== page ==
Join Date: Apr 2002
Location: Montreal, Quebec
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Boston Mike, there is a bit of a learning curve with Sony Vegas, but it's worth it. Start by dragging and dropping your clips on the video timeline. If the file is huge, give it a few seconds to draw out the clip's outline before letting go of the mouse button.
The software starts out with three audio and three video tracks. You can add a fourth of each if necessary, but that's it for the Platinum Edition. However, most people will rarely ever need more than four of each.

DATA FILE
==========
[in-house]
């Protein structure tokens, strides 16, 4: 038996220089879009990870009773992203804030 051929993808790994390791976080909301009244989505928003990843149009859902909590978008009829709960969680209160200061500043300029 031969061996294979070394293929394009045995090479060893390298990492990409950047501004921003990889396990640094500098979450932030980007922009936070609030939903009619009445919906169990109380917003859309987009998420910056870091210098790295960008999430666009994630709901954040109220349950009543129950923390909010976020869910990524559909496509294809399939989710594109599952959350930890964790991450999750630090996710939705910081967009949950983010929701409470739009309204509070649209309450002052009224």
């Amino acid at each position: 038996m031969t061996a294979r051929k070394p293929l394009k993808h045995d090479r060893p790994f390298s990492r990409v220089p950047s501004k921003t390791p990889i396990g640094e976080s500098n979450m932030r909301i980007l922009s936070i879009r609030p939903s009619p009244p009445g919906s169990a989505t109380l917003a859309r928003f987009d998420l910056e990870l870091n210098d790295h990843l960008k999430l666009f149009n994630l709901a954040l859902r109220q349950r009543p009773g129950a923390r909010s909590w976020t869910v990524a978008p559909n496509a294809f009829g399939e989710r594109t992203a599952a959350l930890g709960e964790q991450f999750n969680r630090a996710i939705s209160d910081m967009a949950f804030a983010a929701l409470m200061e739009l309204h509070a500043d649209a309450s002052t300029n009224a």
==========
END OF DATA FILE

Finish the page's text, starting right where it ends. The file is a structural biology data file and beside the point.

Once you get used to manipulating the video clip (trim, fade-in, fade-out, cross-fade), start adding text in the other video tracks, and extra sounds in the audio track. Try dumping a bit of everything on the timeline to see how the software will support nearly every audio/video format in existence, without any need to convert or alter the original files.
My only complaint with the Platinum edition is that I can't create a video with an MP3 audio track higher than 56 kbps. If I try to use LAME, the render crashes at start-up. So I render the movie with a raw audio track, then use VirtualDub to convert the audio track to MP3 using LAME.
Aside from that, the software does exactly what I need it to do.